Not offered in 2016-2017.
3 points

PHIL V 2702 Marriage, Morals, and Law

How specific historical, social, and psychological roots of Western-style marriage illuminate contemporary debates about marriage morals and marriage laws in the United States. Relations between couples and groups; the psychology of love in marriage; marriage, vows, and the logic of promises to love; monogamy, democracy, and the medieval church; monogamy vs. polygyny; pop evolutionary science and marriage; cousin marriage (consanguineous marriage); law and same-sex marriage; sexual morality in marriage; and related subjects. The course has a double goal: To understand both how to think about complex moral problems and how to think about marriage.
Not offered in 2016-2017.
3 points

Course
Number
Call Number/
Section
Days & Times/
Location
Instructor Enrollment
Autumn 2016 :: PHIL V2702
PHIL
2702
75506
002
MW 10:10a - 11:25a
517 HAMILTON HALL
P. Kitcher 74 / 86 [ More Info ]

PHIL V 3121 Plato

Introduction to Plato's philosophy through analysis of characteristic dialogues.
Prerequisites: One philosophy course or permission of the instructor. Not offered in 2016-2017.
3 points

PHIL V 3131 Aristotle

Introduction to Aristotle's philosophy through analysis of selected texts.
Prerequisites: One philosophy course or permission of the instructor. Not offered in 2016-2017.
3 points

PHIL V 3237 Late Medieval and Modern Philosophy

Study of one or more of the major philosophers from the Renaissance through the 18th century. Sample topics: substance and matter; bodies, minds, and spirits; identity and individuation; ideas of God; causation; liberty and necessity; skepticism; philosophy and science; ethical and political issues. Sample philosophers: Descartes, Spinoza, Leibniz, Conway, Locke, Berkely, Hume, Kant.
Prerequisites: One philosophy course or permission of the instructor.
Course not offered in Fall 2016, will be offered in Spring 2017 BC: Fulfillment of General Education Requirement: Reason and Value (REA)..

3 points

PHIL V 3251 Kant

Explores the connections between theoretical and practical reason in Kant's thinking with special attention to the Critique of Pure Reason and the project of "transcendental" philosophy.
Not offered in 2016-2017.
3 points

PHIL W 3264 19th Century Philosophy: Hegel

Examines major themes of Hegel's philosophy, with emphasis on social and political thought. Topics include Hegel's critique of Kant, the possibility of metaphysics, the master-slave dialectic, and the role of freedom in a rational society. Readings from Fichte help explain how Hegel's project develops out of Kant's transcendental idealism. Some knowledge of Kant's moral theory and his Critique of Pure Reason is presupposed. Prerequisite: at least one of PHIL 2201, 2301, or 3251.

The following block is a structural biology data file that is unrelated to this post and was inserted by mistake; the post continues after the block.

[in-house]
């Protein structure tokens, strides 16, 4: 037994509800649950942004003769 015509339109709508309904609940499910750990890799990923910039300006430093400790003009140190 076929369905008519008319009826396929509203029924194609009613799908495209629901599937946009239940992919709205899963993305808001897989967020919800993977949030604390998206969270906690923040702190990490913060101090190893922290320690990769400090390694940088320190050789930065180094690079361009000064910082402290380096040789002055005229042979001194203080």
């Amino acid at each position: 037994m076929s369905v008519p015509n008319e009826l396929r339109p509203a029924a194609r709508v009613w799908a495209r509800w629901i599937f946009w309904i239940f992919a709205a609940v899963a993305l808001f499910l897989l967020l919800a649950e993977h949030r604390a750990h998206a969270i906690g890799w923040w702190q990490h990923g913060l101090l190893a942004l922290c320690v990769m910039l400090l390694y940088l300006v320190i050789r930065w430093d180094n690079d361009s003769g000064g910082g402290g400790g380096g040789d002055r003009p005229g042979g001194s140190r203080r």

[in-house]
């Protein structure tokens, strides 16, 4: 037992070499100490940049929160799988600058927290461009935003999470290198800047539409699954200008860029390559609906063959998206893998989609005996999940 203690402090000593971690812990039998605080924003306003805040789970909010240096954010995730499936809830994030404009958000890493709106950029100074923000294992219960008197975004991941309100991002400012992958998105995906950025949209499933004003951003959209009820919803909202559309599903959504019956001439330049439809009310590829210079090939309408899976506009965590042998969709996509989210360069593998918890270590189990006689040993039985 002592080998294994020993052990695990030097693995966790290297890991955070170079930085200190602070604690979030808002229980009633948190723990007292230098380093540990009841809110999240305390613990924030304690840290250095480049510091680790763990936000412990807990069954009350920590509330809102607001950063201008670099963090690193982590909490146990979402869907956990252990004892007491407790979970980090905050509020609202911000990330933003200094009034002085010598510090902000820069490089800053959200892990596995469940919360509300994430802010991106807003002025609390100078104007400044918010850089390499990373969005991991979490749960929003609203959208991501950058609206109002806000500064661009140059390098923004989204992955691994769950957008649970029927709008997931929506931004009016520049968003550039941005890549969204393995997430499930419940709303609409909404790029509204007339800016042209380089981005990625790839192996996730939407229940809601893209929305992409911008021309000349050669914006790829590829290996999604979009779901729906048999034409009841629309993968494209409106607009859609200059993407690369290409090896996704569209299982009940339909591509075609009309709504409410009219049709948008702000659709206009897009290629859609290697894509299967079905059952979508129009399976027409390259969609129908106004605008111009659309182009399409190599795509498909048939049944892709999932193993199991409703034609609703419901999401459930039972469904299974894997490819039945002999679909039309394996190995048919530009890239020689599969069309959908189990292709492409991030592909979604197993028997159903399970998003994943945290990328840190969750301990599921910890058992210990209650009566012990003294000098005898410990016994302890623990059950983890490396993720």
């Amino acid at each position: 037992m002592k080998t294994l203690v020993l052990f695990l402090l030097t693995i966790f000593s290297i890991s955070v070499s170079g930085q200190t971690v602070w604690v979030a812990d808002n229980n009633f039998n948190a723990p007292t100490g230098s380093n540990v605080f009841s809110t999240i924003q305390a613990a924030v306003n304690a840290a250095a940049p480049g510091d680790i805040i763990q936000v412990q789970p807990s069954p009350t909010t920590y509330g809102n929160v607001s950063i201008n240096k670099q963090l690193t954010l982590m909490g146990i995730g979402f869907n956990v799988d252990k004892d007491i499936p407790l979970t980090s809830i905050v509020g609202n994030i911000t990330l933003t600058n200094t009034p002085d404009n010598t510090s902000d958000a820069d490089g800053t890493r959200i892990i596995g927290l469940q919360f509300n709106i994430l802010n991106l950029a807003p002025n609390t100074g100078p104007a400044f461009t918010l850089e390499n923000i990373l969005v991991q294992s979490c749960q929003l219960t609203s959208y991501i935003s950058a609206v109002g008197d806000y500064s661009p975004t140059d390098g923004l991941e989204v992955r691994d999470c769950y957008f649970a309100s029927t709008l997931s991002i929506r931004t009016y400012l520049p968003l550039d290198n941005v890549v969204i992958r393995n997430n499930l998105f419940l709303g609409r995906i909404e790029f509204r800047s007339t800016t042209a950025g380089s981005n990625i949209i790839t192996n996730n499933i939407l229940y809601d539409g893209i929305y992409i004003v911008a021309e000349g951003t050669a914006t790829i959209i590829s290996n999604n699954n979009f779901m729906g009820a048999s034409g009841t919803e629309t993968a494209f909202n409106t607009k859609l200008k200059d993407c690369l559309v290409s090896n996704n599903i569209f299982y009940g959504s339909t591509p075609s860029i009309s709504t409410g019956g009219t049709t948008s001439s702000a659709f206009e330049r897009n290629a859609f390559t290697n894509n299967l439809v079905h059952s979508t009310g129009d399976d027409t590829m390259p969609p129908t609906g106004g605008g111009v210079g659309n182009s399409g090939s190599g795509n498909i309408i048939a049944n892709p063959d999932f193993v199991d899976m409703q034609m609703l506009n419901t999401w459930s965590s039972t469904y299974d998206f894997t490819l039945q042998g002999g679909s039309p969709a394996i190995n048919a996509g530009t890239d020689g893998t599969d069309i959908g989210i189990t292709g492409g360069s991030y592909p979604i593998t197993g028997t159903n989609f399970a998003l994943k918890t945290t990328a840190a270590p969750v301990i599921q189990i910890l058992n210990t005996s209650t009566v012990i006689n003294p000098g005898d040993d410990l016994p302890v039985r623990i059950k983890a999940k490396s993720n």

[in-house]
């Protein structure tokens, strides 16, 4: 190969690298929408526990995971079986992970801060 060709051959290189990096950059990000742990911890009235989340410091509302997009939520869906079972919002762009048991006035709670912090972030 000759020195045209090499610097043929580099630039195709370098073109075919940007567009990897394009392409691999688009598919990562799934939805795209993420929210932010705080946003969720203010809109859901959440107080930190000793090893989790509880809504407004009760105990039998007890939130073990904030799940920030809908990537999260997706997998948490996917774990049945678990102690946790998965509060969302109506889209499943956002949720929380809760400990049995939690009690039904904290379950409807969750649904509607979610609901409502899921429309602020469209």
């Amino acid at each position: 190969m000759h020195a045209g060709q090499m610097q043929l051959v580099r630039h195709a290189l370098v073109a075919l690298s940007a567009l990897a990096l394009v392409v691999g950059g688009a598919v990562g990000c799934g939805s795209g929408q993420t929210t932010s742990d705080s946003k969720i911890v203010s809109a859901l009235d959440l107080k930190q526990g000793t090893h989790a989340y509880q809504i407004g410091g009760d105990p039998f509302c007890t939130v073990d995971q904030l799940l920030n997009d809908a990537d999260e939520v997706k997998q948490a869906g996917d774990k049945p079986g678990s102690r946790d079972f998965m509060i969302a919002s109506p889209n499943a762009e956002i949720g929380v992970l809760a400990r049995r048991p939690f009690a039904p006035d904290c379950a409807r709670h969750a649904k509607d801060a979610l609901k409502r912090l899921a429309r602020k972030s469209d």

3 points

PHIL V 3352 20th Century European Philosophy

Reading and discussion of Heidegger, Sartre, Merleau-Ponty, and Foucault. Topics include the crisis in metaphysics, the question of being, the structure of human existence, subjectivity, motivated irrationality, perception, the body, sociality, art, science, technology, and the disciplinary organization of modern society.
Not offered in 2016-2017.
3 points

PHIL V 3353 European Social Philosophy

Historical survey of European social philosophy from the 18th to the 20th century, with special attention to theories of capitalism and the normative concepts (freedom, alienation, human flourishing) that inform them. A further topic will be the relation between society and the state. Readings from Smith, Hegel, Marx, and Weber.
Prerequisites: One philosophy course or permission of the instructor. BC: Fulfillment of General Education Requirement: Social Analysis (SOC I).. Not offered in 2016-2017.
3 points

PHIL BC 3398 Independent Study

Open to students who wish to pursue a project on an individual basis. The study consists in a combination of readings and papers over one semester under the direction of an appropriate instructor. The project and enrollment for the course are both subject to departmental approval.
1-3 points.

PHIL V 3411 Symbolic Logic

Sentential and first-order logic; the significance of a formal system and its use for analysis of meaning and language. Technical exercises are combined with analysis and parsing of English texts. A weekly required discussion section in addition to lectures.
BC: Fulfillment of General Education Requirement: Quantitative and Deductive Reasoning (QUA)..
4 points

Course
Number
Call Number/
Section
Days & Times/
Location
Instructor Enrollment
Spring 2016 :: PHIL V3411
PHIL
3411
25793
001
TuTh 10:10a - 11:25a
501 NORTHWEST CORNER
A. Varzi 91 / 120 [ More Info ]
Autumn 2016 :: PHIL V3411
PHIL
3411
23508
001
MW 1:10p - 2:25p
602 HAMILTON HALL
T. Lando 56 / 100 [ More Info ]

PHIL V 3601 Metaphysics

Systematic treatment of some major metaphysical topics, e.g., necessity, causality, particulars and universals, personal identity. Readings from classical and contemporary authors.
4 points

Course
Number
Call Number/
Section
Days & Times/
Location
Instructor Enrollment